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MIGRATION - Appeal from a decision of the Refugee Review Tribunal - whether the Tribunal erred in finding the applicant's fear of persecution was not well founded - jurisdiction of Court to review decision - no finding of bias or lack of bona fides.

NAEJ v Minister for Immigration [2002] FMCA 113 (21 June 2002)

NAEJ v Minister for Immigration [2002] FMCA 113 (21 June 2002)
Last Updated: 28 June 2002

FEDERAL MAGISTRATES COURT OF AUSTRALIA

NAEJ v MINISTER FOR IMMIGRATION
[2002] FMCA 113



MIGRATION - Appeal from a decision of the Refugee Review Tribunal - whether the Tribunal erred in finding the applicant's fear of persecution was not well founded - jurisdiction of Court to review decision - no finding of bias or lack of bona fides.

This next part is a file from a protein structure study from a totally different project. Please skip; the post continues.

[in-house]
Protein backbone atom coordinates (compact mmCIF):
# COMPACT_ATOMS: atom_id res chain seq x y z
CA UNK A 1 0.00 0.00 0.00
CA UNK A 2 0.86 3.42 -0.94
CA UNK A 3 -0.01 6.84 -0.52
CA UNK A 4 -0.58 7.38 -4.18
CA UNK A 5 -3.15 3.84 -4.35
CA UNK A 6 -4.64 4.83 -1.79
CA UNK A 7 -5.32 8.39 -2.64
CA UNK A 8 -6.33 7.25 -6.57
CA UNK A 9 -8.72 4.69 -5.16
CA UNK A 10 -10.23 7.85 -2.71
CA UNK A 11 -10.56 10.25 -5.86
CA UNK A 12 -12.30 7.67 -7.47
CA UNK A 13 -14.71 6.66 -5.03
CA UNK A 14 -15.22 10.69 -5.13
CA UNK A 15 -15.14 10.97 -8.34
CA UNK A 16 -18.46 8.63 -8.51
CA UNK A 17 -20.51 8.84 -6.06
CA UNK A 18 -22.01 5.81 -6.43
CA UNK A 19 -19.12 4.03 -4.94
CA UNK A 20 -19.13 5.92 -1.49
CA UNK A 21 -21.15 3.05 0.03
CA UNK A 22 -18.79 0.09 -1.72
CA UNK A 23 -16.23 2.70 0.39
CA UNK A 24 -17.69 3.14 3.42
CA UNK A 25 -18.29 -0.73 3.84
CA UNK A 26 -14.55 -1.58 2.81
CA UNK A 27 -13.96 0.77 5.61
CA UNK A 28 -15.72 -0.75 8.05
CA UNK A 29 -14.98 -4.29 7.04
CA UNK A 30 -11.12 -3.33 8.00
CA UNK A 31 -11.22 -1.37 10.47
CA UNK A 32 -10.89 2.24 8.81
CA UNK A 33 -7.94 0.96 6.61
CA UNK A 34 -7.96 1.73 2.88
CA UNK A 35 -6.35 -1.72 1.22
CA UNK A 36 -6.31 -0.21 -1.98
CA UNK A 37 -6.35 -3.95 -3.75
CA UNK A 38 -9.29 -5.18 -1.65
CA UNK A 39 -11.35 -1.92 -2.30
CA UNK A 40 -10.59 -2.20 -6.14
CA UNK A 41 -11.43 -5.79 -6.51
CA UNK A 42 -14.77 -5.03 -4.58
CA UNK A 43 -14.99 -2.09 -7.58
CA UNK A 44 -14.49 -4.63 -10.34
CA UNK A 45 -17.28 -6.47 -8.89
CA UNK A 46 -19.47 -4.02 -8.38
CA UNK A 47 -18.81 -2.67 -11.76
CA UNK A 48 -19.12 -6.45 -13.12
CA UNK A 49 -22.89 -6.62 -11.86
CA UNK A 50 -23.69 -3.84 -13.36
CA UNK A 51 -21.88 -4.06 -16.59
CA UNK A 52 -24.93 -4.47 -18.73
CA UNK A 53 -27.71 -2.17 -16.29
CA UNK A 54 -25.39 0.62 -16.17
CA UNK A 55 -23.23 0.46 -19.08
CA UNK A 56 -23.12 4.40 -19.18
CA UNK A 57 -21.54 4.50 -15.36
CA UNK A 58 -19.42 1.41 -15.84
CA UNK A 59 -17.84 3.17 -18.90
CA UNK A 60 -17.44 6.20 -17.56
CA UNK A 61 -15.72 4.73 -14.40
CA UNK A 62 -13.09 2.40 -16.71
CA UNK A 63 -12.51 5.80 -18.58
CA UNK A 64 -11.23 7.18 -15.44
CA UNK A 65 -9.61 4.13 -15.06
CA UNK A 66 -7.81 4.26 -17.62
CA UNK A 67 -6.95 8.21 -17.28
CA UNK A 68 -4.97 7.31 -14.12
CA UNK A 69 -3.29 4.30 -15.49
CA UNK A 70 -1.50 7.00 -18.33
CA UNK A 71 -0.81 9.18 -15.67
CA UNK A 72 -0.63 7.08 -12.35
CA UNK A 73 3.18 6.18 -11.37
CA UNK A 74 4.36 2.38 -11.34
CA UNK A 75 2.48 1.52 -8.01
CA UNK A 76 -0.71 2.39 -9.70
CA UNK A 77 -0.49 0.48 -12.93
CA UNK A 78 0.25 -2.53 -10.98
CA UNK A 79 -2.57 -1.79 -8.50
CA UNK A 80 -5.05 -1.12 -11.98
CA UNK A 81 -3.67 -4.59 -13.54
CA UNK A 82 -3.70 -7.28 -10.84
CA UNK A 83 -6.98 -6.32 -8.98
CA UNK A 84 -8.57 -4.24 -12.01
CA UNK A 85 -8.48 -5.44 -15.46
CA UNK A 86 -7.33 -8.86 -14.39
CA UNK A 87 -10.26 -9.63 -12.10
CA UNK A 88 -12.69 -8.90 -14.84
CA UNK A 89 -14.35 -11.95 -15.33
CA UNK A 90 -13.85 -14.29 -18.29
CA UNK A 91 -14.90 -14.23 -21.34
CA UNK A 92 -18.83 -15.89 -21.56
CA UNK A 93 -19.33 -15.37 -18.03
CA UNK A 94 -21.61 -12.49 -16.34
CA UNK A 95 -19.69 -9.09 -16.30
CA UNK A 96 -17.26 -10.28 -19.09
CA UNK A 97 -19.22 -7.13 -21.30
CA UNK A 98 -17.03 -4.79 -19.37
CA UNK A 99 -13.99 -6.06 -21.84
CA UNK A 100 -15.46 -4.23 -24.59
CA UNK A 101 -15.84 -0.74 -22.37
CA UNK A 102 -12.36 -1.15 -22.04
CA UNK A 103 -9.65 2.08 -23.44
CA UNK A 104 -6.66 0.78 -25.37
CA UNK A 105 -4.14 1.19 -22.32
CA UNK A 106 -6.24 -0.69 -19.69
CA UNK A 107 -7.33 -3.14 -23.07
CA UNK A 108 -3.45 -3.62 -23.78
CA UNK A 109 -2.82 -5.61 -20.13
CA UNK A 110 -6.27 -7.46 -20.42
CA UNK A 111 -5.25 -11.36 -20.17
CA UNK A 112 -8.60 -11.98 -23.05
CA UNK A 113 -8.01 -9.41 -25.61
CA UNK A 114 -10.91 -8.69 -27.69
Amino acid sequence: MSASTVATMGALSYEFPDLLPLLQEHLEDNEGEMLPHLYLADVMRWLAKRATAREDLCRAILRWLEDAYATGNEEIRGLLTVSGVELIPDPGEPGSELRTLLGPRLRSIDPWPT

Judiciary Act 1903 (Cth) s.39B

Migration Act 1958 (Cth) s.474

R v Hickman; Ex parte Fox and Clinton (1945) 70 CLR 598

R v Murray; Ex parte Proctor (1949) 77 CLR 387

R v Commonwealth Conciliation and Arbitration Commission; Ex parte Amalgamated Engineering Union (Australian Section) (1967) 118 CLR 219

Craig v South Australia (1995) 184 CLR 163

NAAG v Minister for Immigration and Multicultural and Indigenous Affairs [2002] FCA 713

SAAD v Minister for Immigration and Multicultural Affairs [2002] FCA 206

Boakye-Danquah v Minister for Immigration and Multicultural Affairs [2002] FCA 438

Kwan v Minister for Immigration and Multicultural Affairs [2002] FCA 598

Turcan v Minister for Immigration and Multicultural Affairs [2002] FCA 397

Walton v Ruddock [2001] FCA 1839

Darling Casino Limited v New South Wales Casino Control Authority (1997) 191 CLR 682

Abebe v The Commonwealth of Australia (1999) 197 CLR 510

NABE v Minister for Immigration and Multicultural Affairs [2002] FCA 281